4.   Final – the designer or Designer, imago Dei; anthropic principle, human purpose, direction, goal-orientation and teleology; personal and social meaning; spiritual transcendence; non-evolutionary ethics…

B. Effects of the Intelligent Design Movement 

1. Retrieval – William Paley[1] (Natural Theology, 1802); faith-based ‘social gospel[2];’ professional paradigm revolutionaries[3] (Discovery Institute); the 1925 Scopes (‘Monkey’) Trial; educational curriculum and textbook concerns; gradualism, as a scientific movement; Big Bang Cosmology[4]; quests for a holy grail[5] of theistic science[6]… 

2. Reversal (reverses into) – ‘Design’ or ‘Intelligence’ dogmatism[7]; reductionistic spiritualism[8][9] or fideism; laws of information; philosophy of mathematics and probability; micro-biologism[10] and non-evolutionary ethics; biological idealism[11]; Intelligence Quota (IQ) testing and faith in the social sciences[12]…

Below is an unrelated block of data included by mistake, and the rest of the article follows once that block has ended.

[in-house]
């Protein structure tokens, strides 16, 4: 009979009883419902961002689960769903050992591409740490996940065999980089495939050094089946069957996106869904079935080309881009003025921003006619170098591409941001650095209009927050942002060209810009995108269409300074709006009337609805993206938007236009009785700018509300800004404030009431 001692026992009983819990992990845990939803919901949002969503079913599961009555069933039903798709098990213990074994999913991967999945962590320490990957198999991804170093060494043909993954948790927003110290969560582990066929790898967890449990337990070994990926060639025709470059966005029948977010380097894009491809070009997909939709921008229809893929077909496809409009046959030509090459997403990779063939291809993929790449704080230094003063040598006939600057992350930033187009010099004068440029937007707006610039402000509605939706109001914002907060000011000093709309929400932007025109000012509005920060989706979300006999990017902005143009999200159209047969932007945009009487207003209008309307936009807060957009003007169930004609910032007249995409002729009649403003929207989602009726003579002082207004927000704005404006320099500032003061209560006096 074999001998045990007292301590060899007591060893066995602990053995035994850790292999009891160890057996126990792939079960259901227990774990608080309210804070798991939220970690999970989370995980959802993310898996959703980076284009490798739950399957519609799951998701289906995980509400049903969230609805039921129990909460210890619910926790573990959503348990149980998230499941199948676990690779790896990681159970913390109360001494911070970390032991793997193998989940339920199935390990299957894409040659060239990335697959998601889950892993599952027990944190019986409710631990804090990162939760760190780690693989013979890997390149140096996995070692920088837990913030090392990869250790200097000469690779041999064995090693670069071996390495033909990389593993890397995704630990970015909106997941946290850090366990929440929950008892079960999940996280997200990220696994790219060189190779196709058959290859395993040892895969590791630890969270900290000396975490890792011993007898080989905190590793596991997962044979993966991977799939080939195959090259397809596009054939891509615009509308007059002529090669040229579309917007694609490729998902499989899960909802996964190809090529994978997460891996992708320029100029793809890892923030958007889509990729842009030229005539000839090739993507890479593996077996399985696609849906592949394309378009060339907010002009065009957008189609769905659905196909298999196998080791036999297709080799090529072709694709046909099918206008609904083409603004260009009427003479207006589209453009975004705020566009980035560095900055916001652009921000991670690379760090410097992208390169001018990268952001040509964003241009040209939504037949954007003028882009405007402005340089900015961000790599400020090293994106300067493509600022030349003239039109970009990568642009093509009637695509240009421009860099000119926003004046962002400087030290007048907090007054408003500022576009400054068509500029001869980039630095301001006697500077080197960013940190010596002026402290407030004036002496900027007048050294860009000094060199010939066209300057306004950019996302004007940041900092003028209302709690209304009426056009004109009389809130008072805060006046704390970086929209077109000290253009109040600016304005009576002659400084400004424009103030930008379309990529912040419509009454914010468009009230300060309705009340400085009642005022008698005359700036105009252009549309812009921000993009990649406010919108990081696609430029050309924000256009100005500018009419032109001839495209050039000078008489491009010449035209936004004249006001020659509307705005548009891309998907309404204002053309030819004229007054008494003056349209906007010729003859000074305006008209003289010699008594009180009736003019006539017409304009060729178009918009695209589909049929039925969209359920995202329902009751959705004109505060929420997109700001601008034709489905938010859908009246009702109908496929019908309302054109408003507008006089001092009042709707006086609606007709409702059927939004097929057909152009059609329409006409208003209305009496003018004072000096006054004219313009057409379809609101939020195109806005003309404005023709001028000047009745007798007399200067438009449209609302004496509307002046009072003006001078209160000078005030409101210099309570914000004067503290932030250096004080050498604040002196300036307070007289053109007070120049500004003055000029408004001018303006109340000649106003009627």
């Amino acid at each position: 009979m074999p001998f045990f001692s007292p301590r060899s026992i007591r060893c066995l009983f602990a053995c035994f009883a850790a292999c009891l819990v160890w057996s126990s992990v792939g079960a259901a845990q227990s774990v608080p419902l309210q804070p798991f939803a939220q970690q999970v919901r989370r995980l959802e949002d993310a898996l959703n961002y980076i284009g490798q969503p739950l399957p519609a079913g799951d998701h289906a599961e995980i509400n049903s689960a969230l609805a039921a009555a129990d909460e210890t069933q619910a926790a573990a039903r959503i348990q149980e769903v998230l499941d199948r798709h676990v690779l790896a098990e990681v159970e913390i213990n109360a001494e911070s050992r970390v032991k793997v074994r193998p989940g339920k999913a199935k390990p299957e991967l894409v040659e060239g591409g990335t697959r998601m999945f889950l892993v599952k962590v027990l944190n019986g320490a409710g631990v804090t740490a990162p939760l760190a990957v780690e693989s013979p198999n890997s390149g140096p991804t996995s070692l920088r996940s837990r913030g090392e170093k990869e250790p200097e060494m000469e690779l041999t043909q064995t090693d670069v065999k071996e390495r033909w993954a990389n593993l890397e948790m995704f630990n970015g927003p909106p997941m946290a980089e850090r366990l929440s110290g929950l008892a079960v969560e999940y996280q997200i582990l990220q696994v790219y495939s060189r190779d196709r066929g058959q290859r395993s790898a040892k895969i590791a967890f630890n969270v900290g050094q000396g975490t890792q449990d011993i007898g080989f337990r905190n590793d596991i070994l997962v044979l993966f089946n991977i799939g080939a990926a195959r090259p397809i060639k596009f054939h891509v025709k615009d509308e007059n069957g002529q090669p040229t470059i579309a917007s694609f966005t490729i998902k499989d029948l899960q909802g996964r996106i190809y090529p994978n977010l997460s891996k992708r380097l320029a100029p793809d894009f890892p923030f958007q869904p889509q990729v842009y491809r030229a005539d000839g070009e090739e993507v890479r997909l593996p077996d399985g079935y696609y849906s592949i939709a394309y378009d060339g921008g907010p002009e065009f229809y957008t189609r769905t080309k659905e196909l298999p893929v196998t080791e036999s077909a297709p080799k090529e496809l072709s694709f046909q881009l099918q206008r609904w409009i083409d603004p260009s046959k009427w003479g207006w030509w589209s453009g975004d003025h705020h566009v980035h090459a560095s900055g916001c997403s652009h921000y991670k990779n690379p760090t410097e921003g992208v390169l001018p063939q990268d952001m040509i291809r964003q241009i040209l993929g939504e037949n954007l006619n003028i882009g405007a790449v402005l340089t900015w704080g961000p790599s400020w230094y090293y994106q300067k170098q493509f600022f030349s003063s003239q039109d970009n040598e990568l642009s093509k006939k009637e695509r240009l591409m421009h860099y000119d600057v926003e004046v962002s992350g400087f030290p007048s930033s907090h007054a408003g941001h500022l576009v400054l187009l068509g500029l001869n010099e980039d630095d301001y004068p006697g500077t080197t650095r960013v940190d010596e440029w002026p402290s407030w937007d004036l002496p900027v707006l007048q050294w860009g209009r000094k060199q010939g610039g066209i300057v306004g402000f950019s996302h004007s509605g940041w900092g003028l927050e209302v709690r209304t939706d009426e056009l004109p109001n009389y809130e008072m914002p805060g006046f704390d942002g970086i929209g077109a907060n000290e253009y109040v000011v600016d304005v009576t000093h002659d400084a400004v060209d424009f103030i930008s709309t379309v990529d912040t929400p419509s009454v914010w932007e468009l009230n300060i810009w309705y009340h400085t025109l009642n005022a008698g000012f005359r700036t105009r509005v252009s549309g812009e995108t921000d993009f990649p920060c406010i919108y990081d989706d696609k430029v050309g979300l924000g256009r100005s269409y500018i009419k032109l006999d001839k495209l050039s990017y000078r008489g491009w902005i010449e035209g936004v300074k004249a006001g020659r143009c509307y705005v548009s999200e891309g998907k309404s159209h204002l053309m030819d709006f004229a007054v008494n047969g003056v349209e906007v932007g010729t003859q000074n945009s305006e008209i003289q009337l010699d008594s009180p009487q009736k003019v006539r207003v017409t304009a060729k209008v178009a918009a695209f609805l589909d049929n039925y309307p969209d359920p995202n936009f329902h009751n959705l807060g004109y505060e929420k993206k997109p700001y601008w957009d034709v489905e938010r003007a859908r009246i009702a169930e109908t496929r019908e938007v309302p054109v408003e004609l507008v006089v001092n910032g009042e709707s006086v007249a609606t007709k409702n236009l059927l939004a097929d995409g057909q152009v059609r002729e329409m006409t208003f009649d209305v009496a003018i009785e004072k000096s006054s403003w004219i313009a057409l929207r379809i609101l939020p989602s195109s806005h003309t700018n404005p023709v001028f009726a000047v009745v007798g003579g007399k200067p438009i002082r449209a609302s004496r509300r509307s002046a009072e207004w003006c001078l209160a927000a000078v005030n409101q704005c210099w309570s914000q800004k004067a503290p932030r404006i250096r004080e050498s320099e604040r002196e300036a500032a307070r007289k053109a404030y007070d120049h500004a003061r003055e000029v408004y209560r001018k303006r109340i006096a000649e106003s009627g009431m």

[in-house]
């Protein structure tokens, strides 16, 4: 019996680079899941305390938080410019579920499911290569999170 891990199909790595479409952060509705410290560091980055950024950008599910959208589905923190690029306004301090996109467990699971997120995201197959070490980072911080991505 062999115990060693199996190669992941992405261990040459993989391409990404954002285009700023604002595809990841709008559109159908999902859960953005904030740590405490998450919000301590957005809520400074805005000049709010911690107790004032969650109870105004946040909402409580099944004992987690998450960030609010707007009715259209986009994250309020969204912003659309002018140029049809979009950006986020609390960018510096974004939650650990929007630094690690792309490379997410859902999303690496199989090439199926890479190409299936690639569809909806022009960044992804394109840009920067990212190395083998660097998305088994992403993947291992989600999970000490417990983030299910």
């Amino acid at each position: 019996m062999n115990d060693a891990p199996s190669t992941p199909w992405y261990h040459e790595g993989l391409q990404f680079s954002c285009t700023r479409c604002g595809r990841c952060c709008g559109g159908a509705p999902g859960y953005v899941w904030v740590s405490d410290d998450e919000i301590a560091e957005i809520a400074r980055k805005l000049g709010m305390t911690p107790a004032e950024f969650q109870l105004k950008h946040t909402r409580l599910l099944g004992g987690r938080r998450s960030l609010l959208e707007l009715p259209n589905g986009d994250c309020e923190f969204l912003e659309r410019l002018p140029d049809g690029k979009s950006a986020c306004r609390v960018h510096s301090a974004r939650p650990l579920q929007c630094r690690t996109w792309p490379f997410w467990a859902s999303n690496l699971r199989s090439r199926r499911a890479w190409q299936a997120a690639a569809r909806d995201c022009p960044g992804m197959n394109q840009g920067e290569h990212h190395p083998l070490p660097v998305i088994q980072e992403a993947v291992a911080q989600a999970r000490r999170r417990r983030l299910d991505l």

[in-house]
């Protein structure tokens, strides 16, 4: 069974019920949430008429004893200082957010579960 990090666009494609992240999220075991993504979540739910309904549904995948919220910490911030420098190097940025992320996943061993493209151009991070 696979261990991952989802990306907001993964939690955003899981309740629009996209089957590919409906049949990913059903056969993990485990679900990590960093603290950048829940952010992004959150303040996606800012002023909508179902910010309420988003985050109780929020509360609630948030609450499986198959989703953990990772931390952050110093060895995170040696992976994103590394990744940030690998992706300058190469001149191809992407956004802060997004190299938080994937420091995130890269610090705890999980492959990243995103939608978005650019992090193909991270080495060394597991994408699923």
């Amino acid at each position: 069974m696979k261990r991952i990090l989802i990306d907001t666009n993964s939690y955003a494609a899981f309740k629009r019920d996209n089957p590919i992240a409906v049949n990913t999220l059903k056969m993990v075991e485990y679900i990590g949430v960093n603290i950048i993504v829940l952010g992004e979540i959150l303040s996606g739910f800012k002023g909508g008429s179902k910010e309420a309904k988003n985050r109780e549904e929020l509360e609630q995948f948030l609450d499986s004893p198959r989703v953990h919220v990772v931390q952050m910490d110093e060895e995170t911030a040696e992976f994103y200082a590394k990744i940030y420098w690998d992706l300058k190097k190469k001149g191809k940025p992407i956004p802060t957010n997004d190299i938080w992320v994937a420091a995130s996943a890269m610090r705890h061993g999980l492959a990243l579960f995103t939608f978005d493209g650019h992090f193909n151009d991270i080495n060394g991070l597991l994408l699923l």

3. Obsolescence – Creation science[13]; biblical literalism[14], the creation story of an intervening Divinity[15]; discussion of an original human pair – Adam and Eve; evolution as sole possible explanation of the origin(s) of species[16]; unquestionable dominance of evolutionary theories in bio-physical sciences[17]; methodological materialism[18] and naturalistic evolution[19] as a hegemonic forces, randomness and chance explanations as patently fruitful scientific tools in properly teleological fields… 

4. Amplification/ Enhancement – Pattern recognition[20][21]; complexity studies and specification-ism[22][23] (EF, IC[24], CSI[25][26], SC[27]); small probabilities[28] (UPB[29]); inferences to design; (super-)natural theology and philosophy[30]; a (supposed) law of conservation of information (LCI) and information theory[31]; intelligent agency[32][33] and choice[34]; revolutionary rhetoric[35] 

~~

Tetrad: Darwinian Evolution

 A. Causes of (theories of) Darwinian Evolution